• Solicit media coverage: Engage with local, regional, and even national media outlets to solicit coverage for your campaign. When you pitch outlets, make sure to explain why your campaign is relevant to their audience.

Tell a story

As we’ve noted, storytelling is often the driving force behind successful crowdfunding initiatives. Make sure you devote lots of time to planning this aspect of the campaign.

When crafting your story, be sure to define the problem you’re trying to solve, the solution you’re presenting, the impact donors’ contributions can have, and why this campaign matters now. As you write this story, make sure you tell it in a way that is authentic to your brand and its voice.

Communicate with your supporters

The beauty of crowdfunding is that it lets many people get involved in supporting your project or cause. By making a donation, your supporters are telling you that they’re invested in your project’s success. And that means they want to hear how it’s going!

Take the time to update your supporters on a regular basis regarding the campaign’s progress, and note any milestones that have been achieved. Once the campaign has concluded, keep updating supporters with how their donations are being put to good use.

Generating an ongoing relationship with these supporters means you’ll also sustain ongoing support for your organization and its work.

Learn as you go

Throughout the campaign, make sure to track your progress, number of supporters, ebbs and flows in support, and social media engagement. This will help you learn what works (and what doesn’t) and allow you to course-correct if necessary.

As the campaign comes to a close, make sure to ask your supporters for feedback so you can learn what worked and what could be improved for future campaigns.

Crowdfunding Examples

Many nonprofits have used crowdfunding to successfully raise additional donations. With crowdfunding gaining in popularity as a reliable and effective fundraising tool, there are now many platforms to choose from.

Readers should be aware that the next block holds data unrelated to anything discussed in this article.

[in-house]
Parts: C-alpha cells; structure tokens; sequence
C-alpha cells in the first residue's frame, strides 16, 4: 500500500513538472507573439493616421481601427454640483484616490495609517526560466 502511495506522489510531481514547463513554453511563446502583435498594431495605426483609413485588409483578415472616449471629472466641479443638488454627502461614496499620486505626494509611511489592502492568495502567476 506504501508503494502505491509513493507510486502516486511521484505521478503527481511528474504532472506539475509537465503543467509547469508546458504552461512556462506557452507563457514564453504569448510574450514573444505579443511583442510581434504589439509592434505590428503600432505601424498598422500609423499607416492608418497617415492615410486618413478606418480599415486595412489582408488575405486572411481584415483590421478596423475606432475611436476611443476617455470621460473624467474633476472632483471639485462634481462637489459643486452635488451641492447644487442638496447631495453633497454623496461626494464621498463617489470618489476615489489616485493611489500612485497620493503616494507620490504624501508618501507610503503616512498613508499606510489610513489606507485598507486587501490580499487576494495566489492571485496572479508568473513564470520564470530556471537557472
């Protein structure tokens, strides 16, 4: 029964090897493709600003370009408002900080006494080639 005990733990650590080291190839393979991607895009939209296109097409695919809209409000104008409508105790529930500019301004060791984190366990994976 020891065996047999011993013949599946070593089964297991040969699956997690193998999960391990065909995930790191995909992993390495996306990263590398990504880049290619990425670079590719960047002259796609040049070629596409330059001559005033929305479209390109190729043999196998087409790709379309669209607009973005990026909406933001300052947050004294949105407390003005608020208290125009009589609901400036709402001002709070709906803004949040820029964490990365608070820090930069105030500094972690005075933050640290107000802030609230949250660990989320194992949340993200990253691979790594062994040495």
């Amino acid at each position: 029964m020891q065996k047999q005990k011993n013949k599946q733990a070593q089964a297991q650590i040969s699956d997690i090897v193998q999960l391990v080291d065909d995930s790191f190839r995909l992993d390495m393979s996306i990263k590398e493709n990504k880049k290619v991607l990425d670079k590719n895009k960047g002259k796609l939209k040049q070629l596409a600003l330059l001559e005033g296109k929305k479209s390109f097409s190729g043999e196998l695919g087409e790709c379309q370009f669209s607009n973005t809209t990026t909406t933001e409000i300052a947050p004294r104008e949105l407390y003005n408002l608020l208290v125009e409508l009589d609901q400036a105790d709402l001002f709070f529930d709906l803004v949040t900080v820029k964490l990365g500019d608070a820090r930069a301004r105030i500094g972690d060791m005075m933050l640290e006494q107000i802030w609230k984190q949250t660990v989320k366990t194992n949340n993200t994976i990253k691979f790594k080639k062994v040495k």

Some popular crowdfunding websites you might be familiar with include:

  • GoFundMe: this site focuses more on charity and individual causes
  • StartSomeGood: many individuals use this to fund their startup or to raise money for their favorite nonprofit or cause
  • KickStarter: designed for bringing creative projects such as film, music, art and theater to life
  • CrowdCube: equity crowdfunding platform designed for entrepreneurs
  • Indiegogo: offers crowdfunding for people to raise funds for an idea, charity or start-up
  • Giving Assistant: this shopping platform raises small amounts from many online shoppers who donate their cash back to a nonprofit

Examples of Organizations and Nonprofits who have used crowdfunding to raise additional donations are endless but here are few:

what are some crowdfunding examples?

There’s no end to the ways crowdfunding can be used for good. Put together a thoughtfully designed campaign with a clear goal and a compelling story, and you’ll enhance your organization’s network of supporters and help get important projects funded. Power to the people!

What is Crowdfunding and How does it work  infographic